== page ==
Hagia Sophia mosque conversion will fracture Muslim, Christian worlds – Patriarch
Converting Istanbul’s Hagia Sophia museum back into a mosque would sow division between Muslims and Christians at a time when people need to come together over the COVID-19 coronavirus, Reuters reported Ecumenical Patriarch Bartholomew as saying.
“The conversion of Hagia Sophia into a mosque will disappoint millions of Christians around the world,” Bartholomew, who is spiritual head of some 300 million Orthodox Christians worldwide and is based in Istanbul, said.
Turkish President Recep Tayyip Erdoğan has proposed restoring the mosque status of the UNESCO World Heritage Site, originally built as a Byzantine cathedral in 537 and turned into a mosque following the Ottoman conquest of Istanbul on May 29, 1453.
The court is set to rule on Thursday on a challenge to its current status that disputes the legality of its conversion into a museum in 1935 in the early years of the modern secular Turkish state founded by Mustafa Kemal Atatürk.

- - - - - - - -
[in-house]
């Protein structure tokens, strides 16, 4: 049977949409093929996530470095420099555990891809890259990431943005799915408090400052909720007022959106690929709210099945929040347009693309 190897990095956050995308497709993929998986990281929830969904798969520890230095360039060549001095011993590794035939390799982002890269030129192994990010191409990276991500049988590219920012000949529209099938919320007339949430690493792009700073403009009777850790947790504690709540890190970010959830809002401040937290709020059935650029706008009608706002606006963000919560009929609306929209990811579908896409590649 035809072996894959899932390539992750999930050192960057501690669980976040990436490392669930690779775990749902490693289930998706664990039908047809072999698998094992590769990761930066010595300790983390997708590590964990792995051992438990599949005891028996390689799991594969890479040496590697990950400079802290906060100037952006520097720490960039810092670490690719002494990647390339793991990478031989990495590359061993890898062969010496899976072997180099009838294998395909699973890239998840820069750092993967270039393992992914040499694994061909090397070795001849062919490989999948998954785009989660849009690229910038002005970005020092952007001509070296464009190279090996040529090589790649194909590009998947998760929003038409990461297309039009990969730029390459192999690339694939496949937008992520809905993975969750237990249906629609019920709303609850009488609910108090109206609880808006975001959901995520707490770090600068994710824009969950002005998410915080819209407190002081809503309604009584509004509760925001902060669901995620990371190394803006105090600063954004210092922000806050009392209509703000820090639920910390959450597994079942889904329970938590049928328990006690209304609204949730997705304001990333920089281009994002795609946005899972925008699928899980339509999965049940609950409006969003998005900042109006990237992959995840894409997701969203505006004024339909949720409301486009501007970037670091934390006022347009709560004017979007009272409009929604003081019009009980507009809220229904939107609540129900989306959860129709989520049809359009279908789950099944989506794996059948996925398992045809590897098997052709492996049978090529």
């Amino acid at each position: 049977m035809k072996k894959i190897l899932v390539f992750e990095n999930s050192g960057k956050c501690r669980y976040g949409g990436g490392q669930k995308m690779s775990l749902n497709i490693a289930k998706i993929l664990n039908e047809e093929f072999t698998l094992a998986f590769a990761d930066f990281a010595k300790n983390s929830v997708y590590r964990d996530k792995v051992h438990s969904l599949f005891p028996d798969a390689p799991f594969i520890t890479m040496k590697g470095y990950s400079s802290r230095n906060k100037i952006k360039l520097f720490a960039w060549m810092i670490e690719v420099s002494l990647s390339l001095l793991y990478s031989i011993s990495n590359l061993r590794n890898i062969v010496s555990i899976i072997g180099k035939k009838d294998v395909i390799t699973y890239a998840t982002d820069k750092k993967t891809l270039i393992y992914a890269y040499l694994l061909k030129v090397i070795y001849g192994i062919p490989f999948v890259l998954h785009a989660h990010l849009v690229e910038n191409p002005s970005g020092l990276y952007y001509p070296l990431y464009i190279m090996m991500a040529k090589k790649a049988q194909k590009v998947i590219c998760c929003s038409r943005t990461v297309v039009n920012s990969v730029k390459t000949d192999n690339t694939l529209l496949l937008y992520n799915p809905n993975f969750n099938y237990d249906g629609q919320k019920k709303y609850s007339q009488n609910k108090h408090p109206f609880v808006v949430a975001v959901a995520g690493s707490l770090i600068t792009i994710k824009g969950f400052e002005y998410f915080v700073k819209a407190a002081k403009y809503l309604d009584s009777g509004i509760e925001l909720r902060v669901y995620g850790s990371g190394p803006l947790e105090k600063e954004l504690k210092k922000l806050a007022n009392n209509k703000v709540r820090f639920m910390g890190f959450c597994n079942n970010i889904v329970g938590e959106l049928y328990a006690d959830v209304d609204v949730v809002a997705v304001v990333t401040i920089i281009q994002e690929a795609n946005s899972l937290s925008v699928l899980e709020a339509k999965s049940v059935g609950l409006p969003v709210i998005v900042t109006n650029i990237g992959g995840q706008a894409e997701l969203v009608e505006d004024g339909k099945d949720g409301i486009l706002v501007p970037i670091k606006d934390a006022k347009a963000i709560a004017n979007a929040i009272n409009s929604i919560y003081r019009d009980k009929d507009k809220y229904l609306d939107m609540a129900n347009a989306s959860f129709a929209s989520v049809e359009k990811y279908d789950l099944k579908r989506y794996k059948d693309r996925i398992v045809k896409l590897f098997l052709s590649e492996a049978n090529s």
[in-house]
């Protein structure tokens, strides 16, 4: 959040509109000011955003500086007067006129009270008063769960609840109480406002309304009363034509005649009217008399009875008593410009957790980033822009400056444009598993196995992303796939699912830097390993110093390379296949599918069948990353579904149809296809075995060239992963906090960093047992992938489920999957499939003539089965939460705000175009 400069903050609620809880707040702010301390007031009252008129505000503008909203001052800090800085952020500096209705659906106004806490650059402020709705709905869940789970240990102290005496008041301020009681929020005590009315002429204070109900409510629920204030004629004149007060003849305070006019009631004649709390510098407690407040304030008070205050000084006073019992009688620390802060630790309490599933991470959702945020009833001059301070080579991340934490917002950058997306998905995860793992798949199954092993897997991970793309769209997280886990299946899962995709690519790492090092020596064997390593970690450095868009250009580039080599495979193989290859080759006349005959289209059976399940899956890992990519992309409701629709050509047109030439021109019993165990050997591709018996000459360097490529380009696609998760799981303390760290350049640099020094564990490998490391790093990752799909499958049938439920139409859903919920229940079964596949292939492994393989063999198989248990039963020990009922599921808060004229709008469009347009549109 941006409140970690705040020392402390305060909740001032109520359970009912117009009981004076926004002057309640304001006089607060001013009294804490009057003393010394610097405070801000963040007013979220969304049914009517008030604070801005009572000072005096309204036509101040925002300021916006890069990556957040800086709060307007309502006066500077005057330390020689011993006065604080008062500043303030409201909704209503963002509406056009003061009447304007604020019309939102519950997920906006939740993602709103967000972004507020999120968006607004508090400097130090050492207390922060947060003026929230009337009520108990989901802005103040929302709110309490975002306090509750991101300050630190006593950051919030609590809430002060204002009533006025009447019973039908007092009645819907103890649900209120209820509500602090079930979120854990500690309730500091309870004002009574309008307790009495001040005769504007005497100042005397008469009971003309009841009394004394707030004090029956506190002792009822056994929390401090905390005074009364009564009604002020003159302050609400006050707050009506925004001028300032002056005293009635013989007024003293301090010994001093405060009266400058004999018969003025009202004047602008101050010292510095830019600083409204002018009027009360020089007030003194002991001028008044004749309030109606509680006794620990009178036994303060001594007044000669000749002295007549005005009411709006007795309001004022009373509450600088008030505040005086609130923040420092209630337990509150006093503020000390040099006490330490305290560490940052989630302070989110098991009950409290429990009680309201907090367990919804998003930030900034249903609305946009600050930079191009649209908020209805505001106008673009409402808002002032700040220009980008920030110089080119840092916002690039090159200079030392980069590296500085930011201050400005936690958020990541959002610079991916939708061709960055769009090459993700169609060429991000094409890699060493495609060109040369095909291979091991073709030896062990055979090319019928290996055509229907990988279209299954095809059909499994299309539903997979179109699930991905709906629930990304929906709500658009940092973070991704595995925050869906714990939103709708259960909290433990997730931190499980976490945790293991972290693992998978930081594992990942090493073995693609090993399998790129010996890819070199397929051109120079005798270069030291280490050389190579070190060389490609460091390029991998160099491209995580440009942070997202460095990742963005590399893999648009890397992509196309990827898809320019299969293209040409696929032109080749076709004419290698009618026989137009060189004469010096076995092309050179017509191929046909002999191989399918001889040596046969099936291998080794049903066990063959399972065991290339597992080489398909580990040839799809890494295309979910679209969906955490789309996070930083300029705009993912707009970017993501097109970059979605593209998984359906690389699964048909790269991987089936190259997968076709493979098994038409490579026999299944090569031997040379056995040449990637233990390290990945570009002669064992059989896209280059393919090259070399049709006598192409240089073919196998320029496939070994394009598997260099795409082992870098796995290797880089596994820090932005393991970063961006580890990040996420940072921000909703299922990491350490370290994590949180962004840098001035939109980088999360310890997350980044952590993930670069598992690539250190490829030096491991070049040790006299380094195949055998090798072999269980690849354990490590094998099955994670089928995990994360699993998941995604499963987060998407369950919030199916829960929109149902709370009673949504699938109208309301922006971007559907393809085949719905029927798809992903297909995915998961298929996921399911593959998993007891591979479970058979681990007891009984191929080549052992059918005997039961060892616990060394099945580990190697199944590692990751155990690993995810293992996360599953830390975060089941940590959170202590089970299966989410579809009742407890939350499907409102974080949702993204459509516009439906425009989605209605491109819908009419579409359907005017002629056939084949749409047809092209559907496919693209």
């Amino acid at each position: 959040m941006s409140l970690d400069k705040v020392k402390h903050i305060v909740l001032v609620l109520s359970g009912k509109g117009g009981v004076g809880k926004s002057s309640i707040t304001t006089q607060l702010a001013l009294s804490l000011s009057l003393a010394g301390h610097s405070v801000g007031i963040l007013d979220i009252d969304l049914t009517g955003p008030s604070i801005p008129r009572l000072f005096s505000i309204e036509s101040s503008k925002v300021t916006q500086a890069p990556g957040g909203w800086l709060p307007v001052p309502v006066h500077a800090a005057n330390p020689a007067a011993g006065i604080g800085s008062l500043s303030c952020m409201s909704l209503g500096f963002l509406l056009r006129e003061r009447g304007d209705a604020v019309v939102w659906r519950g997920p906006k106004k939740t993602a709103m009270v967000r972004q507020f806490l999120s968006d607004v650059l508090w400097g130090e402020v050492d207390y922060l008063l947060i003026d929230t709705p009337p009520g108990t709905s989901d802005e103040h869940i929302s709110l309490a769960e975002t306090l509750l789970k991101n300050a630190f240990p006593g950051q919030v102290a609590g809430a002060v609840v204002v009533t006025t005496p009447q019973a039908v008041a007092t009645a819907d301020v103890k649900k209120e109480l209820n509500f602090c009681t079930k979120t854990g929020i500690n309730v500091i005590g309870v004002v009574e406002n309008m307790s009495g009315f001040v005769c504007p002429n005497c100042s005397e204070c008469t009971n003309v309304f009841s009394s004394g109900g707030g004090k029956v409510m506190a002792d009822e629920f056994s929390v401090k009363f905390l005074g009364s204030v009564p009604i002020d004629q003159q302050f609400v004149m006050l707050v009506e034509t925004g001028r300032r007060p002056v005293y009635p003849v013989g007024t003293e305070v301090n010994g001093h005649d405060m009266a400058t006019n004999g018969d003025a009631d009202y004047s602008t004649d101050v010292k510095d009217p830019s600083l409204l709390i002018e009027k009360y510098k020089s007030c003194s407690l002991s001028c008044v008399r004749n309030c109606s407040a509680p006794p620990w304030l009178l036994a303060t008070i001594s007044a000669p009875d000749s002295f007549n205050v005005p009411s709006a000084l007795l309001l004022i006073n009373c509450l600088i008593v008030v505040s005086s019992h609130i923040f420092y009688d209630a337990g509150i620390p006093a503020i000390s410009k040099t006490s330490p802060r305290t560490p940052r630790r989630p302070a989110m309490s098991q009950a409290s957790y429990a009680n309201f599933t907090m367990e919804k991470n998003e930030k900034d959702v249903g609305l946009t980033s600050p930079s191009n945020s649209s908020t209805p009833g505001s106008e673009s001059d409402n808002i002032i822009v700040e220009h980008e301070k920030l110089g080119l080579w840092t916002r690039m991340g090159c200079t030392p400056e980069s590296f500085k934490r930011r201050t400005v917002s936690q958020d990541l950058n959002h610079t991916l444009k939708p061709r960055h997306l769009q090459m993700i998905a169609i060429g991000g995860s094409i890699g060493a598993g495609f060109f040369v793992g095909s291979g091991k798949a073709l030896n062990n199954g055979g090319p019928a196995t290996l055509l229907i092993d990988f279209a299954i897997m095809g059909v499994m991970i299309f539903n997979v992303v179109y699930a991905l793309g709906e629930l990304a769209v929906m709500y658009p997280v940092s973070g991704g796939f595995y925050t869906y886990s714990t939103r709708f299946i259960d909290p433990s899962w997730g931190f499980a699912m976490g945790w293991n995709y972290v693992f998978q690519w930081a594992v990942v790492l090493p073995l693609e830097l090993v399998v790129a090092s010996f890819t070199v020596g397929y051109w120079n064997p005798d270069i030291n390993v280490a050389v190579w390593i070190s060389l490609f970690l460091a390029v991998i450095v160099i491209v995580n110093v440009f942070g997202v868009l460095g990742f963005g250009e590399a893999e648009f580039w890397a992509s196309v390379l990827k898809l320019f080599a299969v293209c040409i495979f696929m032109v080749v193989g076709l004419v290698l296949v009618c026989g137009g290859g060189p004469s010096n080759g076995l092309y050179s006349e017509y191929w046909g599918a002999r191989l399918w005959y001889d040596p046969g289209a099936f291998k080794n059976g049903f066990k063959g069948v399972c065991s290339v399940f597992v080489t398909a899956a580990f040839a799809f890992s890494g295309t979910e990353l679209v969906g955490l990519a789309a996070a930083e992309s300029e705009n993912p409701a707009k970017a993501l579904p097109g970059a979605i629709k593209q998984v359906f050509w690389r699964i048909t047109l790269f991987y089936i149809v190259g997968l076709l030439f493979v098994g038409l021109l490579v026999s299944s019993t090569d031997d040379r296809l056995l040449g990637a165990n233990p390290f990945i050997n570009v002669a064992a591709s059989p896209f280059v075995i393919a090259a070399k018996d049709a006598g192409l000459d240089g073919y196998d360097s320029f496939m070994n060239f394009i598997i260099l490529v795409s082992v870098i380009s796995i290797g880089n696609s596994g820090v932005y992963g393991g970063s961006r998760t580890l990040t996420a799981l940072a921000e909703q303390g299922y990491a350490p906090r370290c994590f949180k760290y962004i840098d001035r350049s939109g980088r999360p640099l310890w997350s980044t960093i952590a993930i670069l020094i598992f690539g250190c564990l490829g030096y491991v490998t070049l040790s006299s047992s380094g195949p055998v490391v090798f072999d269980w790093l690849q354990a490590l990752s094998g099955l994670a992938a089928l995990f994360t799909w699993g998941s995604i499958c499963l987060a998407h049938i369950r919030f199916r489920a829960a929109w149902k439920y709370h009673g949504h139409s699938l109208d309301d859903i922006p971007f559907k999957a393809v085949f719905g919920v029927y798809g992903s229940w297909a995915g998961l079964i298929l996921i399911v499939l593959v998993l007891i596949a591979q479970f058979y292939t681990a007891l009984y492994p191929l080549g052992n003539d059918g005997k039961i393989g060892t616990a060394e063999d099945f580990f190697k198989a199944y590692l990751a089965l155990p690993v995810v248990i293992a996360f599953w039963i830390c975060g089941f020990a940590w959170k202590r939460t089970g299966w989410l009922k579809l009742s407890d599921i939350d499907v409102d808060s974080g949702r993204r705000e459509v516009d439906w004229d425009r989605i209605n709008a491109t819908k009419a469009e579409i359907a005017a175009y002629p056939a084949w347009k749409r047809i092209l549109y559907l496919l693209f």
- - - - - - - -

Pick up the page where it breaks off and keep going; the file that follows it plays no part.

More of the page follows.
Bartholomew told a church congregation that the Hagia Sophia is a vital centre where East and West meet, and that changing its status will “fracture these two worlds”, which would be particularly harmful during a pandemic.
Some groups have campaigned for years for Hagia Sophia’s conversion into a mosque and Erdoğan, a pious Muslim, backed their call ahead of last year’s local elections.
Many Turks argue that mosque status would better reflect the identity of Turkey as an overwhelmingly Muslim country, and recent polls show that most Turks support changing its status, Reuters said.
The United States and Greece have both expressed concerns about the bid to restore the building as a mosque.